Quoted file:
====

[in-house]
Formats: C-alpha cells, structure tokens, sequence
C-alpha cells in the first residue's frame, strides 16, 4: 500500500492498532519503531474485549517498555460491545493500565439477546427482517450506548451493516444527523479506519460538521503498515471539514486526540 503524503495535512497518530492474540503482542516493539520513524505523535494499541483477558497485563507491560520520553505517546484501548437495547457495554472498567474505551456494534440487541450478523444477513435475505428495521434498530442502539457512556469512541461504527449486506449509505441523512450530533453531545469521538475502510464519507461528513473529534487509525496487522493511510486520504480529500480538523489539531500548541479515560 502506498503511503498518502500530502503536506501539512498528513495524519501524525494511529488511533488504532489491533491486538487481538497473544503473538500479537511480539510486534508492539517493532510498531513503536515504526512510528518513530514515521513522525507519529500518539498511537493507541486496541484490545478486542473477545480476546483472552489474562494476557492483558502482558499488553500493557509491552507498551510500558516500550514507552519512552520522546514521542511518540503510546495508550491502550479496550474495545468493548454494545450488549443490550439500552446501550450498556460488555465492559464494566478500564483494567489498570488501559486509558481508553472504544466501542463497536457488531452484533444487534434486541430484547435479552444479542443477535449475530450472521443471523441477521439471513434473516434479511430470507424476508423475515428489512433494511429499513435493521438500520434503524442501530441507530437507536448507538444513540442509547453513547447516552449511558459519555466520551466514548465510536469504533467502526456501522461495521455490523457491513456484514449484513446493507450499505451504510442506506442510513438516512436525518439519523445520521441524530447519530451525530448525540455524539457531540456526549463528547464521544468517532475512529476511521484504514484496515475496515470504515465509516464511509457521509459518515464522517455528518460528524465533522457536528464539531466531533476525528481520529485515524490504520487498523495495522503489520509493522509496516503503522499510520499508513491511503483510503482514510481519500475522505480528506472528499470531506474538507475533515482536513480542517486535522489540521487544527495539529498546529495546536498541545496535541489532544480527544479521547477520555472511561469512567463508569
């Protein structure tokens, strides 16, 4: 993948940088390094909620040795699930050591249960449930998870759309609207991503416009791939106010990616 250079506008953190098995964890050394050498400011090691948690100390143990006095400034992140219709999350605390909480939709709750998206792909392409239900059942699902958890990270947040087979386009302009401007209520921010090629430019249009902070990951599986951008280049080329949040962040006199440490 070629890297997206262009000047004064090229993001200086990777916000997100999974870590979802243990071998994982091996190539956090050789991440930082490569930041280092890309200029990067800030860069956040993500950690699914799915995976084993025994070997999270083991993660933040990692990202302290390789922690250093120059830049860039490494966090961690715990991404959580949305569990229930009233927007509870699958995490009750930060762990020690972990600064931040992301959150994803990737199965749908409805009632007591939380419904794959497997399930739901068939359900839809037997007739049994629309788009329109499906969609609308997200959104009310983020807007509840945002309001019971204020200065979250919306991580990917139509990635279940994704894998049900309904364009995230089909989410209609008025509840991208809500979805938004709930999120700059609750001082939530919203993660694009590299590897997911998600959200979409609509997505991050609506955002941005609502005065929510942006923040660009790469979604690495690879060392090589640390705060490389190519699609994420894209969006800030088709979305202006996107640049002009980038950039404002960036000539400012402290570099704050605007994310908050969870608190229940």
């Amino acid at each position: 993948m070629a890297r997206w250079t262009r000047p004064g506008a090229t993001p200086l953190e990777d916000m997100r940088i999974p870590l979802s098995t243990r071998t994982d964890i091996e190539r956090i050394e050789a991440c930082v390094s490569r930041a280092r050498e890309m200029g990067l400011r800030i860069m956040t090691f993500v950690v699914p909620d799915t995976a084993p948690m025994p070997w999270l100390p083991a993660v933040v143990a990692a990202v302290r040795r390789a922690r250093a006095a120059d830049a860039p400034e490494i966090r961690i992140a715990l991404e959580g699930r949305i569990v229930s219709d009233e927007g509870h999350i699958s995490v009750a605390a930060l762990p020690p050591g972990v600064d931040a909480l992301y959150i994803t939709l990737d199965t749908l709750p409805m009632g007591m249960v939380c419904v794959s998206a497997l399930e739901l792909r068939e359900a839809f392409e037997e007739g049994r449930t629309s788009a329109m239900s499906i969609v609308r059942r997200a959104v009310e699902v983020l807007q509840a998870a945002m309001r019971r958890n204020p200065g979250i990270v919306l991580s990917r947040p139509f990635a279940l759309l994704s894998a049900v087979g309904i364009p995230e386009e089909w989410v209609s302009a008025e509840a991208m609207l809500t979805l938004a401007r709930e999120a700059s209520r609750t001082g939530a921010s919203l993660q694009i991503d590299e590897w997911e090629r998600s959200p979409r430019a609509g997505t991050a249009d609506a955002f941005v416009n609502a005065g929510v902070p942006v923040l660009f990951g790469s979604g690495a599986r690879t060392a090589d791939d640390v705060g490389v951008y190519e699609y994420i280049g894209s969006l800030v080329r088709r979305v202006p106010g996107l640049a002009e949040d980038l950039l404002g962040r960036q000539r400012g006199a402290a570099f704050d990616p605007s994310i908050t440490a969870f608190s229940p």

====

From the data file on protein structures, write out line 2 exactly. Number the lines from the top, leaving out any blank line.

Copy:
Formats: C-alpha cells, structure tokens, sequence